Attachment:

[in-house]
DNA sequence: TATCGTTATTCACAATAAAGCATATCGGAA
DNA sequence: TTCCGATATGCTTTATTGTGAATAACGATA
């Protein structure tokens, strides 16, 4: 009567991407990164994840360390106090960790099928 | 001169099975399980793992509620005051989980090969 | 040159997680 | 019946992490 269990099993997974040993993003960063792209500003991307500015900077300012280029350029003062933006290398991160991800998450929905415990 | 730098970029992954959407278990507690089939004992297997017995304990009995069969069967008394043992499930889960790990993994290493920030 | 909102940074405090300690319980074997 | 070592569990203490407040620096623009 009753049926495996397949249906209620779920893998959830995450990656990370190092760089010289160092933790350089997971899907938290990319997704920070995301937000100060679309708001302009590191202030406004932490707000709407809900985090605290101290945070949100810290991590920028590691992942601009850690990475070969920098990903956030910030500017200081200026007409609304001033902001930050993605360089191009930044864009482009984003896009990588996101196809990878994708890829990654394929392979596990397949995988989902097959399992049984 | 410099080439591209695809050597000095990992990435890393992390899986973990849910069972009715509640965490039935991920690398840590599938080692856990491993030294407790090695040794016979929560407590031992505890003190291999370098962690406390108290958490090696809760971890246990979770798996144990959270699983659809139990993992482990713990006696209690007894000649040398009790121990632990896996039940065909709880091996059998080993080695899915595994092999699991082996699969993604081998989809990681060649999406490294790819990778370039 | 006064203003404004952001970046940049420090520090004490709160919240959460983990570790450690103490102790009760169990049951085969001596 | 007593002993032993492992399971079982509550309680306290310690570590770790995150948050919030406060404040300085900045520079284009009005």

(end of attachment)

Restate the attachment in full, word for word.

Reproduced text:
[in-house]
DNA sequence: TATCGTTATTCACAATAAAGCATATCGGAA
DNA sequence: TTCCGATATGCTTTATTGTGAATAACGATA
């Protein structure tokens, strides 16, 4: 009567991407990164994840360390106090960790099928 | 001169099975399980793992509620005051989980090969 | 040159997680 | 019946992490 269990099993997974040993993003960063792209500003991307500015900077300012280029350029003062933006290398991160991800998450929905415990 | 730098970029992954959407278990507690089939004992297997017995304990009995069969069967008394043992499930889960790990993994290493920030 | 909102940074405090300690319980074997 | 070592569990203490407040620096623009 009753049926495996397949249906209620779920893998959830995450990656990370190092760089010289160092933790350089997971899907938290990319997704920070995301937000100060679309708001302009590191202030406004932490707000709407809900985090605290101290945070949100810290991590920028590691992942601009850690990475070969920098990903956030910030500017200081200026007409609304001033902001930050993605360089191009930044864009482009984003896009990588996101196809990878994708890829990654394929392979596990397949995988989902097959399992049984 | 410099080439591209695809050597000095990992990435890393992390899986973990849910069972009715509640965490039935991920690398840590599938080692856990491993030294407790090695040794016979929560407590031992505890003190291999370098962690406390108290958490090696809760971890246990979770798996144990959270699983659809139990993992482990713990006696209690007894000649040398009790121990632990896996039940065909709880091996059998080993080695899915595994092999699991082996699969993604081998989809990681060649999406490294790819990778370039 | 006064203003404004952001970046940049420090520090004490709160919240959460983990570790450690103490102790009760169990049951085969001596 | 007593002993032993492992399971079982509550309680306290310690570590770790995150948050919030406060404040300085900045520079284009009005």